Dracula's Guest by Bram Stoker: Summary & Analysis

Instructor: Ginna Wilkerson

Virginia has a Master's degree in Curriculum and Development and a Ph.D. in English

This short story written by the author of the novel ''Dracula'' was published in 1914, two years after Stoker's death. ''Dracula's Guest'' gives readers a spooky taste of Bram Stoker's classic novel.

Background to the Story

If you have read Bram Stoker's classic novel Dracula, you will probably recognize the writing style and tone of this short story, ''Dracula's Guest.'' In fact, the story is an excerpt from the novel that was deleted by Stoker's publisher in order to shorten the original manuscript.

If you have read Dracula, you may also realize that, as a part of the novel as a whole, this section is easily left out without changing the plot of the novel. It does, however, give a bit of atmospheric foreshadowing of what Dracula's house is like once Jonathan (one of the novel's protagonists) arrives there.

What Happens in the Short Story

It may be interesting for you to know that this previously deleted part of the novel was published as a short story in 1914, two years after Stoker's death. As the story is told in first person and the narrator is never actually named, there is no direct connection between this story and Stoker's novel.

The basic plot is that a traveler is on a journey near the house of Dracula, although we don't hear the name Dracula until the signature on the telegram at the end of the story. On Walpurgis Night, the gentleman traveler sets out in a carriage. He is warned by the innkeeper that this might be a dangerous plan. Apparently, Walpurgis Night is believed to be a time when witches are active and spirits leave their graves to haunt the living.

Soon after the carriage sets out, they pass a side road that seems to fascinate the narrator, despite the obvious fear of the driver. They hear the cry of a wolf, and the horses rear up in fear.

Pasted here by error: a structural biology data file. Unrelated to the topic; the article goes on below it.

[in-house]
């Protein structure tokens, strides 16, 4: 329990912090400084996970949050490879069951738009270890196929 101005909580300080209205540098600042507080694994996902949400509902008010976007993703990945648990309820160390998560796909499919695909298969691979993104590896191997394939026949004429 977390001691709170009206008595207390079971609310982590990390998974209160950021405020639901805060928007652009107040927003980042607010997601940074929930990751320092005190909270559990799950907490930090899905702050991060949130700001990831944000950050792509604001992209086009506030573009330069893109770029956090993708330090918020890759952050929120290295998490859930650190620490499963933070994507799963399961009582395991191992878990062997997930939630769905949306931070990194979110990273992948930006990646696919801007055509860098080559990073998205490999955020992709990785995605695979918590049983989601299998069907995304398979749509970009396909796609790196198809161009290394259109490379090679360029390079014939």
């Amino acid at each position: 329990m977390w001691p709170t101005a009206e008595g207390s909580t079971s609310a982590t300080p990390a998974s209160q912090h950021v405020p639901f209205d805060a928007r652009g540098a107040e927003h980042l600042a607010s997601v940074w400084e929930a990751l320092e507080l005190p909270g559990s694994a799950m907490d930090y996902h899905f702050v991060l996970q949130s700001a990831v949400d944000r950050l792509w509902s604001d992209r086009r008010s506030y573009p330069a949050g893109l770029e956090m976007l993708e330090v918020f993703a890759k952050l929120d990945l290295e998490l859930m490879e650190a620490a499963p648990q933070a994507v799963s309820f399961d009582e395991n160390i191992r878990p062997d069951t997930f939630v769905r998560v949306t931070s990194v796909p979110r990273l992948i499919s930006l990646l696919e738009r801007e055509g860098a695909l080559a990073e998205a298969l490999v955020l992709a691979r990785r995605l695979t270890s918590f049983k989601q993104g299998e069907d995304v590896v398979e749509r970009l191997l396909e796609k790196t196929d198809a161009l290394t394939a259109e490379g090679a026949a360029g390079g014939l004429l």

Something Unseen Spooks the Horses
Frightened Horses

Ultimately, the narrator sets out on foot in spite of the driver's warnings. A snowstorm comes up as the narrator tramps through the deserted forest. Eventually, he comes to some remains of a deserted village, and then a large marble mausoleum. To find shelter, the narrator goes inside the tomb, where he sees a dead woman who has the color of a living person. He also feels the spirit's menacing presence.

A Menacing Spirit Presence
Spirit Presence

The dead woman is struck by lightening in the storm, and screams in pain, driving the poor frightened traveler out into the snow in a disoriented state. As he lies in the snow, nearly unconscious, he becomes aware of a wolf on top of him.

But rather than attacking him, the wolf seems to be protecting him until rescuers arrive.

Strange Behavior of a Wolf
Wolf in the Snow

Thankfully, rescuers soon arrive, and the man is taken back to the inn in safety. The captain of the troop who rescued our traveler insists that the hero of the incident be reported as a large dog rather than a wolf. We will see why (if you haven't guessed) in just a bit.

The very end of the story comes when it is revealed that the innkeeper received a message from the traveler's host, urging him to keep the narrator safe from harm. This message from Dracula is the reason a rescue party was sent out immediately when the carriage driver and his disturbed horses returned to the inn. Apparently, Count Dracula has greater plans in store for the man rescued in this story.

Where Is the Meaning in the Story?

Taken as a short story without any knowledge of the entire novel from which it originally came, ''Dracula's Guest'' still makes quite an effective scary story. There is the element of danger involved in the traveler's isolation in the snowstorm and the presence of wolves about the city - and this is before we even consider the supernatural aspects.

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